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Prince William and Kate Middleton are 'enormously touched' by public support following cancer diagnosis, says Kensington Palace spokesperson

Prince William and Kate Middleton are 'enormously touched' by public support following cancer diagnosis, says Kensington Palace spokesperson
  • A spokesperson for Kensington Palace shared a statement on behalf of William and Kate on Saturday.

  • They said the pair are "extremely moved" by the public's "warmth" following Kate's cancer diagnosis.

  • The Princess of Wales, 42, revealed she is undergoing preventive chemotherapy in a video on Friday.

Kate Middleton and Prince William have thanked the public for their well wishes following the Princess of Wales' cancer diagnosis, according to a Kensington Palace spokesperson.

"The Prince and Princess are both enormously touched by the kind messages from people here in the UK, across the Commonwealth and around the world in response to Her Royal Highness' message," a palace spokesperson told outlets, including ABC News, in a statement on Saturday.

"They are extremely moved by the public's warmth and support and are grateful for the understanding of their request for privacy at this time."

On Friday, Kensington Palace released a video of Kate, 42, speaking directly to the camera, marking her first official address to the public in 2024.

In the video, Kate revealed that she has cancer and has been undergoing treatment.

The mother-of-three said that her medical team initially thought her condition was "non-cancerous." But, she added, tests after her planned abdominal surgery in January found that cancerous cells were present in her body, leading her doctors to advise she "undergo a course of preventative chemotherapy."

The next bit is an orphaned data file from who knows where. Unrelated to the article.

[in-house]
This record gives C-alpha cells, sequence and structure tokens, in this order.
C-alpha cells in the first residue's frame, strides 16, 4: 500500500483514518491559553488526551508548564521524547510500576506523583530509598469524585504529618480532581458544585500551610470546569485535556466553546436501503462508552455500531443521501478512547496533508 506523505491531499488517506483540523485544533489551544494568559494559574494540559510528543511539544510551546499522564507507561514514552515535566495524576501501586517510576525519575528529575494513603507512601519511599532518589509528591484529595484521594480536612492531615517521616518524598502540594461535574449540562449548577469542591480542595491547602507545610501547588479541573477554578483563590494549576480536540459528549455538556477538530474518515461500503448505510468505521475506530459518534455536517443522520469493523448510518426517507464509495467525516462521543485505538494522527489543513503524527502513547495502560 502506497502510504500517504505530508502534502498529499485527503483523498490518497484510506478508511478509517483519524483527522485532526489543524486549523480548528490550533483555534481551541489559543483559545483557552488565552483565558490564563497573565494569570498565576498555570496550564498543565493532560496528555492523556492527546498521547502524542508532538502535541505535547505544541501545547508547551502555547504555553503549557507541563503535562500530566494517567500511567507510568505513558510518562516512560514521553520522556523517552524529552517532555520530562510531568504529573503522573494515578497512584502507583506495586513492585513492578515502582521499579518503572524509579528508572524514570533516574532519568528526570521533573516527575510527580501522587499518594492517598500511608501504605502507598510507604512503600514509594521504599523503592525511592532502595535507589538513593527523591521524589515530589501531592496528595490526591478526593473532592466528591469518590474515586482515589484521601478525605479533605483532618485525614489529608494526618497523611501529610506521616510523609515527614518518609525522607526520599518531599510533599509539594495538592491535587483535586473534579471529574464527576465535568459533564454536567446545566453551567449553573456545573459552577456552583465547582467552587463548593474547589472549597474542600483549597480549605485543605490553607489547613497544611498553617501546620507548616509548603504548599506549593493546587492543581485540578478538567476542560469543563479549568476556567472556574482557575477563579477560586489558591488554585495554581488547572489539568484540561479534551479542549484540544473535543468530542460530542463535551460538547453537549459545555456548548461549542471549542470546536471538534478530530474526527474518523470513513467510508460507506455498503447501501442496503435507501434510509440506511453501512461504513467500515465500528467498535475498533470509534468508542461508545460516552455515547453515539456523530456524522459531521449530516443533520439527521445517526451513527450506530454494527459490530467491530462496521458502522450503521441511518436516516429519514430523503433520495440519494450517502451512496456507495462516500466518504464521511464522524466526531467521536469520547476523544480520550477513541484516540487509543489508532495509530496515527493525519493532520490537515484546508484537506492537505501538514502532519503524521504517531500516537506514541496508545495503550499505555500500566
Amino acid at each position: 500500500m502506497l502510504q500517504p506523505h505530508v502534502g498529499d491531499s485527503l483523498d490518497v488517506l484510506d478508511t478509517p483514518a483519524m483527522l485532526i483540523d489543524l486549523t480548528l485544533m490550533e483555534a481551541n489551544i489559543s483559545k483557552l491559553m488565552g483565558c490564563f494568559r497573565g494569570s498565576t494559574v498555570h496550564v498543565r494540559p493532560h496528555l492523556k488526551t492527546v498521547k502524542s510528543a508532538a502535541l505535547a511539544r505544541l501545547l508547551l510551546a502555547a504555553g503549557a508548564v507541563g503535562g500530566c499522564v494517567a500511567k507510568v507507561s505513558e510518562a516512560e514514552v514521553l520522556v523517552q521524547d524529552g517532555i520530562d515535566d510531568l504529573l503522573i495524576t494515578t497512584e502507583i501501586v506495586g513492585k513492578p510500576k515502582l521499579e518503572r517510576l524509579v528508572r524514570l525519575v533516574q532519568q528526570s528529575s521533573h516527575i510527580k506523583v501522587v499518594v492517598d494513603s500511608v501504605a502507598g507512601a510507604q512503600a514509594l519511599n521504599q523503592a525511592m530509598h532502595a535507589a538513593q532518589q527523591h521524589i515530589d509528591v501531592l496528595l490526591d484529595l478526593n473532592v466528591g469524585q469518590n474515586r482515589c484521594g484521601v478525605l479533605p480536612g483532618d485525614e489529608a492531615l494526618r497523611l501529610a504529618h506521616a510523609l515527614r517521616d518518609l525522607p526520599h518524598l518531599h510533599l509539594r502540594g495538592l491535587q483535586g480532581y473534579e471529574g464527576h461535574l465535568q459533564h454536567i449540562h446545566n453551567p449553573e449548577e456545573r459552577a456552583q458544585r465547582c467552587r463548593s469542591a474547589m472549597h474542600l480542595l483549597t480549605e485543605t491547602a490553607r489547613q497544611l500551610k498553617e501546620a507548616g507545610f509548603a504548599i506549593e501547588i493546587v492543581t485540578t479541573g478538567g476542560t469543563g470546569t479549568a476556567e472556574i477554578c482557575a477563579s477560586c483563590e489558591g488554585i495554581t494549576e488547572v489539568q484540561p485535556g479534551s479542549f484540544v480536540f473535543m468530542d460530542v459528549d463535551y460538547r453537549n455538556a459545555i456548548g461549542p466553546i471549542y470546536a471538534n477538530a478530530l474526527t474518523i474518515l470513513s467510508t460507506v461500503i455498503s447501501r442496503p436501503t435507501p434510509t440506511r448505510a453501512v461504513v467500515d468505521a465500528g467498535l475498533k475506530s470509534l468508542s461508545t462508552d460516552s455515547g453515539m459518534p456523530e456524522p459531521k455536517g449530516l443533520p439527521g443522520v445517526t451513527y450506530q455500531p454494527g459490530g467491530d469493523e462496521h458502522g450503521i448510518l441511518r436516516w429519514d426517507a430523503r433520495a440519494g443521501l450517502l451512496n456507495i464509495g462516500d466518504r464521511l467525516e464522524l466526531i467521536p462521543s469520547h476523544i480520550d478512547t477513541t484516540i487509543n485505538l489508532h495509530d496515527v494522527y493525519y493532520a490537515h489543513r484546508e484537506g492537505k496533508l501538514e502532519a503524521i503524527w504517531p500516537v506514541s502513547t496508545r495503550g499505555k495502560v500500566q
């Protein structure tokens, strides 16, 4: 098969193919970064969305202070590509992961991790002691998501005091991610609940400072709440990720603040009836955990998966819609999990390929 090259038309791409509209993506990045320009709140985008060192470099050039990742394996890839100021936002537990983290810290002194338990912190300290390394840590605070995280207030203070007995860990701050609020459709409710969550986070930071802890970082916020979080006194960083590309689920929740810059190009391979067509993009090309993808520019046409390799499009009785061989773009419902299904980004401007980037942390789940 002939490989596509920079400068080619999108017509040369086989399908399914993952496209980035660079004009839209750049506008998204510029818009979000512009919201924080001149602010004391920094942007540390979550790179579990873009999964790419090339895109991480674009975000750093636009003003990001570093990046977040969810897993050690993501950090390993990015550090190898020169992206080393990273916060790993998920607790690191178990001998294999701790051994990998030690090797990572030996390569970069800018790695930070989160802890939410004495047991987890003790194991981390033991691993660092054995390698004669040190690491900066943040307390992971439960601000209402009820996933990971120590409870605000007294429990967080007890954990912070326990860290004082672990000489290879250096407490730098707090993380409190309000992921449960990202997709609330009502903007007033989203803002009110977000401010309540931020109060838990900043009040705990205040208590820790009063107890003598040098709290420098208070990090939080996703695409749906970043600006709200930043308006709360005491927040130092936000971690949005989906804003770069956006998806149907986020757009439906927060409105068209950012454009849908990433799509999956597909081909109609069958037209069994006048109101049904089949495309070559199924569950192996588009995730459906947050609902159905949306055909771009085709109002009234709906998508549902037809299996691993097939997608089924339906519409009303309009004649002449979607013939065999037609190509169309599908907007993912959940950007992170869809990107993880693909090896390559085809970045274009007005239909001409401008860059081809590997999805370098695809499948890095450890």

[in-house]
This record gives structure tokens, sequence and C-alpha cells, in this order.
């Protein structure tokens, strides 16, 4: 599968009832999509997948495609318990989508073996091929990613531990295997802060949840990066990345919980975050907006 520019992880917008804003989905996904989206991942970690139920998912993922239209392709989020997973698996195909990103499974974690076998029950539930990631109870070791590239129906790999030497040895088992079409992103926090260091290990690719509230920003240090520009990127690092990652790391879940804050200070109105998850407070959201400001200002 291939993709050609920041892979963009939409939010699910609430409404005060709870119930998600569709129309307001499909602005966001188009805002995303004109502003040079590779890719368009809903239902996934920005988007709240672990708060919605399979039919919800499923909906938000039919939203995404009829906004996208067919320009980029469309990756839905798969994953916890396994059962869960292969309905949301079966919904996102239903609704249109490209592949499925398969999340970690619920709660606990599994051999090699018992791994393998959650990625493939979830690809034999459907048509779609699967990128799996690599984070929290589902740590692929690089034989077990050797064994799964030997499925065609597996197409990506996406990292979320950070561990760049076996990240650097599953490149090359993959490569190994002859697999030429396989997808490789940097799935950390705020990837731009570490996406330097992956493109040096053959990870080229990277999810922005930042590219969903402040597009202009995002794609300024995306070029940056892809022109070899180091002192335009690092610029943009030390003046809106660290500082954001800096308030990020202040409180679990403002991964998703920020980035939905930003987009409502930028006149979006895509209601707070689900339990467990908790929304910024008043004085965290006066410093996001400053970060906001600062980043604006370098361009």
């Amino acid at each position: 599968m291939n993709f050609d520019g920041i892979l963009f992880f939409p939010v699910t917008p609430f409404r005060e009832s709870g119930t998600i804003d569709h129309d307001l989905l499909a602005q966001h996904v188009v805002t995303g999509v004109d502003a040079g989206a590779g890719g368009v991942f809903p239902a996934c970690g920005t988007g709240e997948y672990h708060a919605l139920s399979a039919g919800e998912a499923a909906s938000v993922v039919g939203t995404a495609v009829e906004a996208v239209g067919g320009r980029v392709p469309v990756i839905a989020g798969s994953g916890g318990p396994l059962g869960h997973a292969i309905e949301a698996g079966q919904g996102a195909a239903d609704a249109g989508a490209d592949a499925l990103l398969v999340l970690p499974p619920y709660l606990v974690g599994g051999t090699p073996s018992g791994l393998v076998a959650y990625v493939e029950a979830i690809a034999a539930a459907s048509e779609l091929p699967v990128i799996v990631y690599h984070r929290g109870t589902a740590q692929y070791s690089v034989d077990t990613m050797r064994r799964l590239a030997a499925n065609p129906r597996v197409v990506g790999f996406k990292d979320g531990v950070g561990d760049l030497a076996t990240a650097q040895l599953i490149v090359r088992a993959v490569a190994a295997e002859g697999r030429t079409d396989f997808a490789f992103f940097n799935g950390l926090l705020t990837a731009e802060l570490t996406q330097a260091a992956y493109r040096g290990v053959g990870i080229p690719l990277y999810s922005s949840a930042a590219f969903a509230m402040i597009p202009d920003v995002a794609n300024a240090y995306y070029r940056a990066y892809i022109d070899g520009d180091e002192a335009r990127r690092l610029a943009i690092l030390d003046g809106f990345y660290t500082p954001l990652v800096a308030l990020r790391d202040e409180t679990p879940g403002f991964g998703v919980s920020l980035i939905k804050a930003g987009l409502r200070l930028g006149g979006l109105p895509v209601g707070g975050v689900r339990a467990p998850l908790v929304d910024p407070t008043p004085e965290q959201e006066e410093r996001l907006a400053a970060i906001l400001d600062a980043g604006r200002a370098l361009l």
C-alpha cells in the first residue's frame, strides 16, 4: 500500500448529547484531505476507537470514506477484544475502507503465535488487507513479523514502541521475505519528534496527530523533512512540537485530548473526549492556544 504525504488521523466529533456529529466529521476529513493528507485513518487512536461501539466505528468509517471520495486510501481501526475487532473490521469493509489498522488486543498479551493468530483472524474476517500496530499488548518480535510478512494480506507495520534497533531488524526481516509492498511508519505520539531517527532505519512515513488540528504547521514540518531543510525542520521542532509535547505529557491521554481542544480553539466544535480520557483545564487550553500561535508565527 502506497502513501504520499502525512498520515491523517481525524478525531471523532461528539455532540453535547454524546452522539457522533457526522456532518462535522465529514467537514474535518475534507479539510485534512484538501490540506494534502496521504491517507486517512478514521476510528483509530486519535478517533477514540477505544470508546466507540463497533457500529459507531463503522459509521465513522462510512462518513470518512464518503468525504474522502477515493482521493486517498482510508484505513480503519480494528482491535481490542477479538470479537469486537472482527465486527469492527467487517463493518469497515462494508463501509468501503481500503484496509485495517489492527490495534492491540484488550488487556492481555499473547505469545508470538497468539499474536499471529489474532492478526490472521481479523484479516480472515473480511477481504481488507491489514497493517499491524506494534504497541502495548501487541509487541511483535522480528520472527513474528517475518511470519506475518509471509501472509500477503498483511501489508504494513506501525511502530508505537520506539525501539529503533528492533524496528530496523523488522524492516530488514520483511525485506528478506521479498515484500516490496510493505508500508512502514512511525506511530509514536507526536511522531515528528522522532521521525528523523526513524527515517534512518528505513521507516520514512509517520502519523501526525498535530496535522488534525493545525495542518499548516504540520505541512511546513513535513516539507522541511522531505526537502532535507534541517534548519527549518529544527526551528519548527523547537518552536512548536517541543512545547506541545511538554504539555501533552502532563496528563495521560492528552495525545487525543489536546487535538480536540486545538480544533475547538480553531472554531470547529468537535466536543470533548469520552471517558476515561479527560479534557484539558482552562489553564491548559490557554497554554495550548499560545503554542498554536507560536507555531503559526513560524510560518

Kate did not specify what type of cancer she had in the announcement.

The video statement, shared on Instagram and X, came after weeks of speculation surrounding Kate's condition, whereabouts, and her and William's relationship.

Kate stated in the video that it took time to explain her condition to her children — Prince George, 10, Princess Charlotte, 8, and Prince Louis, 5 — adding that she wanted them to know she would "be OK."

"As I have said to them, I am well and getting stronger every day by focusing on the things that will help me heal: in my mind, body, and spirits," she added.

Prince William and Kate Middleton in 2023.
Prince William and Kate Middleton in 2023.Chris Jackson/Getty Images

She ended the video with a request for privacy: "We hope that you will understand that, as a family, we now need some time, space, and privacy while I complete my treatment."

Kensington Palace said on January 17 that Kate had undergone "planned abdominal surgery" and that she likely wouldn't return to work until around Easter.

Following the surgery, she spent 13 nights at the London Clinic, near Regent's Park in central London, and returned to Windsor Castle to continue recuperating on January 29.

By the end of February, social media was rife with rumors as people noted that she hadn't been photographed in public for over two months (her last official outing had been on Christmas Day).

A family photo to mark Mother's Day in the UK earlier this month, probably intended to squash the rumors, only appeared to worsen matters. Multiple photo agencies recalled the picture in less than 24 hours over concerns that it had been digitally manipulated.

As royal commentators told Business Insider, the cancer diagnosis news should now put a stop to the swirling conspiracy theories.

Read the original article on Business Insider